Chemical delignification treatment perth

Chemical delignification is a very common problem that largely goes undetected.
It will commonly only be detected on a building inspection or in the coarse of a timber pest treatment.
Picked up on a pre purchase building inspection it can make or break the deal.
That is where asset protection comes to the rescue.

Asset Protection has been working closely together with other building inspectors and chemical delignification treatment specialists in perth for many years now.
In 2006 a treatment was perfected using a timber hardening chemical followed by linseed oil to re strengthen the timber and regain the structural integrity in your roof.
Weather it is for the sale to go ahead or jyst for peace of mind asset protection building inspections are the go to guys when it comes to the treatment of chemical delignification in perth.

What is chemical delignification

Lignin is an organic natural ‘glue’ that binds the cells which make up the timber component together.
Chemical delignification is when the lignin within the timber is destroyed, as the timber gradually weakens and finally collapses when the timber becomes defibrated.
This type of timber deterioration is also commonly referred to as ‘hairy timber’ as the fibres within the timber detach once the lignin is broken down.

What causes chemical delignification?

As suggested by the name of this type of timber deterioration, chemical delignification is caused by some form of airborne attack on the timber.

Examples of causes include:

In areas close to the sea, airborne salts attack the timber.
This process may be accelerated for homes with terracotta roof tiles, as any tile fretting will allow further amounts of contaminated moisture into the roof loft space.

Areas of high pollution, such as homes in close proximity to industrial areas or main roads, airborne pollutants will cause chemical delignification.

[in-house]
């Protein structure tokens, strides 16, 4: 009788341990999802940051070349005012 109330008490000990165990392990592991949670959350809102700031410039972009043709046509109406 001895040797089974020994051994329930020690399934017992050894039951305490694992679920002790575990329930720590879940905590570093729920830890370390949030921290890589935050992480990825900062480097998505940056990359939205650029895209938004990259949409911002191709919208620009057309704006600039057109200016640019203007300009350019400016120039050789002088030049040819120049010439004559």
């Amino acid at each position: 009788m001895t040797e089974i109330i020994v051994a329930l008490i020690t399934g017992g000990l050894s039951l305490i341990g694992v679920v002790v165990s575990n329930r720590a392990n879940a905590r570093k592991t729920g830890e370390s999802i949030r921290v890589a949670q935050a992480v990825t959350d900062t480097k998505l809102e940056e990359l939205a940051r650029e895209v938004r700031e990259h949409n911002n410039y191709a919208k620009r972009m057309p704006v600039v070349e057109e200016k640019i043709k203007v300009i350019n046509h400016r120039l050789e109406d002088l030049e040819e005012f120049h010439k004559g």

Another cause of chemical delignification is the release of gases into the roof loft space.
This may include the escape of gases from appliances such as slow combustion stoves or perforations to ducting from flued gas appliances.

Hot water systems located within the roof loft space may also accelerate chemical delignification.

Where will I find chemical delignification & is it a structural problem?

Chemical delignification is generally a problem associated with timber roof battens when identified within the roof loft space whilst conducting a pre-purchase building inspection.
Although chemical delignification has the potential to affect other timbers within the roof loft space, generally due to the sectional size of the roof battens accompanied with their position within the roof loft space, they are the first to suffer the effects of this chemical reaction.
If for instance a timber-framed roof had timber battens & a roof tiled covering, it would be fair to assume that a roof collapse would occur prior to any significant delignification occuring to any structural framing members.

Although chemical delignification has been associated to timbers with poor durability properties such as Douglas fir (Oregon), here in Perth we have witnessed firsthand that chemical delignification can occur to reasonably durable timbers such as Jarrah.
Generally speaking Jarrah has an above ground durability rating of 15-40 years, therefore making many homes around Perth susceptible to this risk.

Although chemical delignification takes a number of years before collapse occurs, it will be classified as a major defect whilst conducting a pre-purchase building inspection.
Furthermore, it is not recommended to walk on any roof cover when chemical delignification is identified, due to the threat of the roof cover collapsing.

It would also be prudent to consider the cause of the chemical delignification, as the cause may have bearing on the future health of occupants.

Is chemical delignification a timber pest

In short, yes it is.
Chemical delignification much like termites and other timber pests, chemical delignification attacks the timber and weakens it from the inside out, this will leave the fluffy appearance on the external face of the batten and once sanded can give the misconception that it is all fine and back to normal, but internally the structure is extremely compromised.
Chemical delignification is classed both as a timber pest and as a major structural defect and should be treated as a matter of urgency